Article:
Traditional Foods: Part I
Food is nourishment. Food is culture. Food is important.
A movement is emerging in Native America. A revival of sorts, and it’s deeply rooted in our food system. If you are in search of a trendy diet or carefully-portioned 200 calorie meal packaged neatly in cellophane and cardboard, you won’t find it here.
This is a revival of traditional foods, the foods our ancestors cultivated, gathered, hunted, and preserved. A revival of tribal gardens flourishing with the sweet smell of blue and white corn, brightly colored chiles and ripe berries, and varieties of squash you have never seen. A restoration of fishing and gathering techniques, interwoven with traditional knowledge, stories, and language; the rebirth of buffalo herds and whole foods, honoring the generations that came before us.
When it comes to the revival of traditional foods in Native American communities, the Oneida Nation is among the leaders in this movement. Join us in this issue as we interview Mr. William (Bill) Vervoort of the Onieda Community Integrated Food Systems (OCIFS), to learn more about one of the most comprehensive tribally-sustained food projects in Indian Country.
Special thanks to Bill Vervoort and Jeff Metoxen of OCIFS, the Oneida Nation, and Jeff Metoxen and Randy Cornelius for sharing traditional recipes.
Oneida Community Integrated Food Systems
MISSION: The Oneida Community Integrated Food Systems entities are here as a team to help families by housing a community food system that will include traditional food products and help create a local economy that will provide jobs, and promote and encourage long range solutions to farm and nutrition issues on the Oneida Reservation.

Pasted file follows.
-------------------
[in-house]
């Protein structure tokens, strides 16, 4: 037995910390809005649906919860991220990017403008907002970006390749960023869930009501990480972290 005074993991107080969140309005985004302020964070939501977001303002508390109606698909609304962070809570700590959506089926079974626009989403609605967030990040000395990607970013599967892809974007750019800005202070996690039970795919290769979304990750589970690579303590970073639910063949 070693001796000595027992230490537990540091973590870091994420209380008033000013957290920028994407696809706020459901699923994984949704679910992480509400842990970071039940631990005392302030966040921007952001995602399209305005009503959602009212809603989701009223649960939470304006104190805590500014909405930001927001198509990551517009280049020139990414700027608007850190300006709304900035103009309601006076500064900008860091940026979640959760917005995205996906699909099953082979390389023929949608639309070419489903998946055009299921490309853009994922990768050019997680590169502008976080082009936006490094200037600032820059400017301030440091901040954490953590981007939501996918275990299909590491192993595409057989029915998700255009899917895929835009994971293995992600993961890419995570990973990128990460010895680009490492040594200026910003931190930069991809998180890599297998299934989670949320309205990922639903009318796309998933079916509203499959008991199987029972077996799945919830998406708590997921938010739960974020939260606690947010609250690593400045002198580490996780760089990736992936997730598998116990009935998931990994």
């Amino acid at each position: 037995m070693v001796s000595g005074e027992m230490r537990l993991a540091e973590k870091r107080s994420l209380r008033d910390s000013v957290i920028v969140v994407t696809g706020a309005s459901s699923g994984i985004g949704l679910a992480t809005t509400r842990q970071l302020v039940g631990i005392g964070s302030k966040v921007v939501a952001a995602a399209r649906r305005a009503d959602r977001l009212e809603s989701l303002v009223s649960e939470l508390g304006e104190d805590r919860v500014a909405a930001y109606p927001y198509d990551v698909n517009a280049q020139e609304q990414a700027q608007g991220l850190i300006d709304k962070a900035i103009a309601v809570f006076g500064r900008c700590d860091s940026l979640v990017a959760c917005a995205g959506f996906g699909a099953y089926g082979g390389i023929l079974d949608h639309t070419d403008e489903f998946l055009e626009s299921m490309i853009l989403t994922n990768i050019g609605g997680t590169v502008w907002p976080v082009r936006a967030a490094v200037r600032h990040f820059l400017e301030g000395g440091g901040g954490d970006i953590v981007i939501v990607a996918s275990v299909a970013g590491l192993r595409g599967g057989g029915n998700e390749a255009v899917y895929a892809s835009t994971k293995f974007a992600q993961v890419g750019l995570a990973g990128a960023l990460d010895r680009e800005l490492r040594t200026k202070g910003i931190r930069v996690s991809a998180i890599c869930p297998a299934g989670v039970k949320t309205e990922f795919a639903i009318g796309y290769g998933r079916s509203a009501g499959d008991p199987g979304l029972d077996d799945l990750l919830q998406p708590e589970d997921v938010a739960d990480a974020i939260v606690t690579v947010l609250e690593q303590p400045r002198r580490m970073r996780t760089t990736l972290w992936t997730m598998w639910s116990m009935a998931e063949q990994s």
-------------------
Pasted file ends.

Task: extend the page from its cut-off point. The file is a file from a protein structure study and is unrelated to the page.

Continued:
♦ The Interview ♦
How did the Oneida Community Integrated Food System (OCIFS) get started?
Our first step was getting community data on health issues on this reservation, diabetes rates and related health data on issues involving health in our community. If you have a health center, they are required to keep data on health in the community. However, getting data back out of the system can be tricky. In our case, we used diagnostic codes to track health related issues. We are also working with a local Epicenter and a report is generated every two years, roughly, on community health issues. We receive the ‘Special Diabetes Grant’ and part of the requirements involve looking at the diabetes rate in our community on a yearly basis. Once we had a picture of the community health issues, education and awareness kicked in.
We worked with a Traditional Wellness person to get a cultural perspective on food and indigenous foods for this community. We started looking at some of the health issues in our community. We also started looking at the school and issues of medication and health within our school system. A program was created to work on policy development and process improvement strategies of getting healthy food into our school system.
We discovered with the average transportation of foods to our area, fresh food is in transit possibly as long as two weeks or more. In two weeks, most fruit and vegetables lose their nutritional content and are totally depleted of nutrients when it gets here. You think you are eating healthy, but food is depleted by the time it arrives here!
This got us thinking about integrating our own food products and locally grown organic farmers in our area. Why not create a local food economy for our feeding programs, which is the school, day care, child care and elderly feeding programs, because the food is created by the same source for these programs.